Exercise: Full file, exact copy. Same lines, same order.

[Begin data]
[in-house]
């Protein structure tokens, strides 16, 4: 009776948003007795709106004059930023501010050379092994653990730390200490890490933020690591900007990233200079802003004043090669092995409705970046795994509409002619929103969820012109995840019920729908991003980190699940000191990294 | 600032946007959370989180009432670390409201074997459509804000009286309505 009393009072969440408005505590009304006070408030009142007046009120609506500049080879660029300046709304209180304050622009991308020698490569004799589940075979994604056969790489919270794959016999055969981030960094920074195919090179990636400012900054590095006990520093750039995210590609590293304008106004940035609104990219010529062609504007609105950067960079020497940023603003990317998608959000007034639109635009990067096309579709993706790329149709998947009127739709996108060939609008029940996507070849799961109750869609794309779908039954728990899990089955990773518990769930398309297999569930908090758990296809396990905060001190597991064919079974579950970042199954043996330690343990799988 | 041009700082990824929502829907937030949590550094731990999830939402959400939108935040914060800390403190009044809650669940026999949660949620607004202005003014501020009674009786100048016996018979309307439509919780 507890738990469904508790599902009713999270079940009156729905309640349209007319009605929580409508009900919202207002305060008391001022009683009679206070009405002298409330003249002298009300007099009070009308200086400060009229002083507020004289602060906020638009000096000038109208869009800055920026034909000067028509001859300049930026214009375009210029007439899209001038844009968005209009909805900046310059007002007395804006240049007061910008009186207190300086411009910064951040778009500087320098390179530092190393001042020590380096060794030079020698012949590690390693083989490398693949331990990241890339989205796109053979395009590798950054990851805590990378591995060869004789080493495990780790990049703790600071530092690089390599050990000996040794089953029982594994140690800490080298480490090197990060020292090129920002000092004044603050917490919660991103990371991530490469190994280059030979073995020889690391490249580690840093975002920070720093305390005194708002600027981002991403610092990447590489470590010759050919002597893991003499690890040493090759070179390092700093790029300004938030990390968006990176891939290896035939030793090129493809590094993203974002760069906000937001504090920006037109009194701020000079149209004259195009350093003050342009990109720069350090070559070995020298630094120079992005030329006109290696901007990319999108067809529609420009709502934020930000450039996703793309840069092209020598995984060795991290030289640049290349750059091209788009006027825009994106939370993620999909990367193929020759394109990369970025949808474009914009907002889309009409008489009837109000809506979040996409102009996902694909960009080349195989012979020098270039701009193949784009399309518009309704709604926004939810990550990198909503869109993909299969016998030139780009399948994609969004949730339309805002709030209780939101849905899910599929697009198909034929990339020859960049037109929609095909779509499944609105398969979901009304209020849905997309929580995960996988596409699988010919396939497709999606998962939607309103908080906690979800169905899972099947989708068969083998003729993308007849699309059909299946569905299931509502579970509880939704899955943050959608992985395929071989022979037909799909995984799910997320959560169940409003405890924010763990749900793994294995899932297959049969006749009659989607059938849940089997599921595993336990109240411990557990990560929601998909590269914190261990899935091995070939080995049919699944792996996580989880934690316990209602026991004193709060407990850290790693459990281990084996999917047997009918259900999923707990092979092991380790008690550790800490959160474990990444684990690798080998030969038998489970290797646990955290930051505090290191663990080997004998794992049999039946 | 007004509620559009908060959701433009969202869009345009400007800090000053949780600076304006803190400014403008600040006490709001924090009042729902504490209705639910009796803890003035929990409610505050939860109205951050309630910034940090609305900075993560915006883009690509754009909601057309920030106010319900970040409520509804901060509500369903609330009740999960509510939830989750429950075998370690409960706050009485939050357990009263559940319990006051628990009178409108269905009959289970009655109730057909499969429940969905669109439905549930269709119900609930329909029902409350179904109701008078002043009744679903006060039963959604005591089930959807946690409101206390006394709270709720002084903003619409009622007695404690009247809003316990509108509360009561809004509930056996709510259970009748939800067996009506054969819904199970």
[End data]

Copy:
[in-house]
């Protein structure tokens, strides 16, 4: 009776948003007795709106004059930023501010050379092994653990730390200490890490933020690591900007990233200079802003004043090669092995409705970046795994509409002619929103969820012109995840019920729908991003980190699940000191990294 | 600032946007959370989180009432670390409201074997459509804000009286309505 009393009072969440408005505590009304006070408030009142007046009120609506500049080879660029300046709304209180304050622009991308020698490569004799589940075979994604056969790489919270794959016999055969981030960094920074195919090179990636400012900054590095006990520093750039995210590609590293304008106004940035609104990219010529062609504007609105950067960079020497940023603003990317998608959000007034639109635009990067096309579709993706790329149709998947009127739709996108060939609008029940996507070849799961109750869609794309779908039954728990899990089955990773518990769930398309297999569930908090758990296809396990905060001190597991064919079974579950970042199954043996330690343990799988 | 041009700082990824929502829907937030949590550094731990999830939402959400939108935040914060800390403190009044809650669940026999949660949620607004202005003014501020009674009786100048016996018979309307439509919780 507890738990469904508790599902009713999270079940009156729905309640349209007319009605929580409508009900919202207002305060008391001022009683009679206070009405002298409330003249002298009300007099009070009308200086400060009229002083507020004289602060906020638009000096000038109208869009800055920026034909000067028509001859300049930026214009375009210029007439899209001038844009968005209009909805900046310059007002007395804006240049007061910008009186207190300086411009910064951040778009500087320098390179530092190393001042020590380096060794030079020698012949590690390693083989490398693949331990990241890339989205796109053979395009590798950054990851805590990378591995060869004789080493495990780790990049703790600071530092690089390599050990000996040794089953029982594994140690800490080298480490090197990060020292090129920002000092004044603050917490919660991103990371991530490469190994280059030979073995020889690391490249580690840093975002920070720093305390005194708002600027981002991403610092990447590489470590010759050919002597893991003499690890040493090759070179390092700093790029300004938030990390968006990176891939290896035939030793090129493809590094993203974002760069906000937001504090920006037109009194701020000079149209004259195009350093003050342009990109720069350090070559070995020298630094120079992005030329006109290696901007990319999108067809529609420009709502934020930000450039996703793309840069092209020598995984060795991290030289640049290349750059091209788009006027825009994106939370993620999909990367193929020759394109990369970025949808474009914009907002889309009409008489009837109000809506979040996409102009996902694909960009080349195989012979020098270039701009193949784009399309518009309704709604926004939810990550990198909503869109993909299969016998030139780009399948994609969004949730339309805002709030209780939101849905899910599929697009198909034929990339020859960049037109929609095909779509499944609105398969979901009304209020849905997309929580995960996988596409699988010919396939497709999606998962939607309103908080906690979800169905899972099947989708068969083998003729993308007849699309059909299946569905299931509502579970509880939704899955943050959608992985395929071989022979037909799909995984799910997320959560169940409003405890924010763990749900793994294995899932297959049969006749009659989607059938849940089997599921595993336990109240411990557990990560929601998909590269914190261990899935091995070939080995049919699944792996996580989880934690316990209602026991004193709060407990850290790693459990281990084996999917047997009918259900999923707990092979092991380790008690550790800490959160474990990444684990690798080998030969038998489970290797646990955290930051505090290191663990080997004998794992049999039946 | 007004509620559009908060959701433009969202869009345009400007800090000053949780600076304006803190400014403008600040006490709001924090009042729902504490209705639910009796803890003035929990409610505050939860109205951050309630910034940090609305900075993560915006883009690509754009909601057309920030106010319900970040409520509804901060509500369903609330009740999960509510939830989750429950075998370690409960706050009485939050357990009263559940319990006051628990009178409108269905009959289970009655109730057909499969429940969905669109439905549930269709119900609930329909029902409350179904109701008078002043009744679903006060039963959604005591089930959807946690409101206390006394709270709720002084903003619409009622007695404690009247809003316990509108509360009561809004509930056996709510259970009748939800067996009506054969819904199970």